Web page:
The Good Samaritan is one of Jesus’s best known parables. Its influence and notoriety has been so great that the phrase “Good Samaritan” remains in the general lexicon some 2,000 years after this little story was first told.
What is so powerful about this parable are the assumptions that the hearer/reader has about each character in the story: the man walking by himself on the road from Jerusalem to Jericho, the thieves who ambush the traveler, robbing him and leaving him for dead, the two religious figures who walk by the beaten man, yet do not offer him any aid.
And, finally, the Samaritan man who not only stops, but goes above and beyond to help nurse the traveler back to health. Even outside the parable, there is the legal expert who asks Jesus what he must do to receive eternal life, and then the follow up question of “who is my neighbor?”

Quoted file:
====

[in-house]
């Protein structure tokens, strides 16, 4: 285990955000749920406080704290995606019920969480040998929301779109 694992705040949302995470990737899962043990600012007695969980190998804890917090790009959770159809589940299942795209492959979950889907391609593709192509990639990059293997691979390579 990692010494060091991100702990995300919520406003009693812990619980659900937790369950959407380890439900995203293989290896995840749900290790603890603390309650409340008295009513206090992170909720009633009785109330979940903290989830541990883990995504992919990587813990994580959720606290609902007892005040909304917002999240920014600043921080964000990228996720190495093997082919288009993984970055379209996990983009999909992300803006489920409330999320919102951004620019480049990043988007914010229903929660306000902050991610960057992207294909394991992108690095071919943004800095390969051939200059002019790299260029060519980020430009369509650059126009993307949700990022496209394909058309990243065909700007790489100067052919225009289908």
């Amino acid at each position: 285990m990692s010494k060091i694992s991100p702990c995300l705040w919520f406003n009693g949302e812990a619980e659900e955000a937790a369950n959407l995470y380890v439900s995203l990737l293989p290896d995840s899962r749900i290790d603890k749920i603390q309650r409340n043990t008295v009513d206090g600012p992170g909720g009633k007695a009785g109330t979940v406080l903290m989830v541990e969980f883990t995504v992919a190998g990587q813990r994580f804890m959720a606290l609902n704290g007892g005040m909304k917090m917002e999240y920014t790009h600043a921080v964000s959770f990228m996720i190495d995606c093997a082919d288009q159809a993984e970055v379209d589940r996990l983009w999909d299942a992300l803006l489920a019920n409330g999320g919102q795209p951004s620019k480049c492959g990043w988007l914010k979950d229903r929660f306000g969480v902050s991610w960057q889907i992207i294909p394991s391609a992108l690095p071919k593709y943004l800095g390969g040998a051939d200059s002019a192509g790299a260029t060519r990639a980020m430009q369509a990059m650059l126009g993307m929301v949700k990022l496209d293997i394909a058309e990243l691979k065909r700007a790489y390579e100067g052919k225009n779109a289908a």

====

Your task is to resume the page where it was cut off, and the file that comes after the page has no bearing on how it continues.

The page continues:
So many assumptions about so many people. This story that Jesus tells takes all of these assumptions and seems to turn them on their head.
The characters that should be the ‘good guys’ — the priest and Levite — are portrayed negatively. The supposed bad guys — the thieves and Samaritan — are either barely talked about (the thieves) or exalted as the example to be followed (the Samaritan).
Even the legal expert, the guy who knows all the right answers, has trouble naming the hero of the story (when Jesus asks him who was the neighbor in the story, he answers ‘the one who shows mercy’ instead of simply saying ‘the Samaritan’).
To follow the God of peace and restoration is to upend all of the assumptions of our day and age. In this story of upended assumptions we can see what it means to wage peace in a world that is full of conflict.
Who do you need to see as God sees today?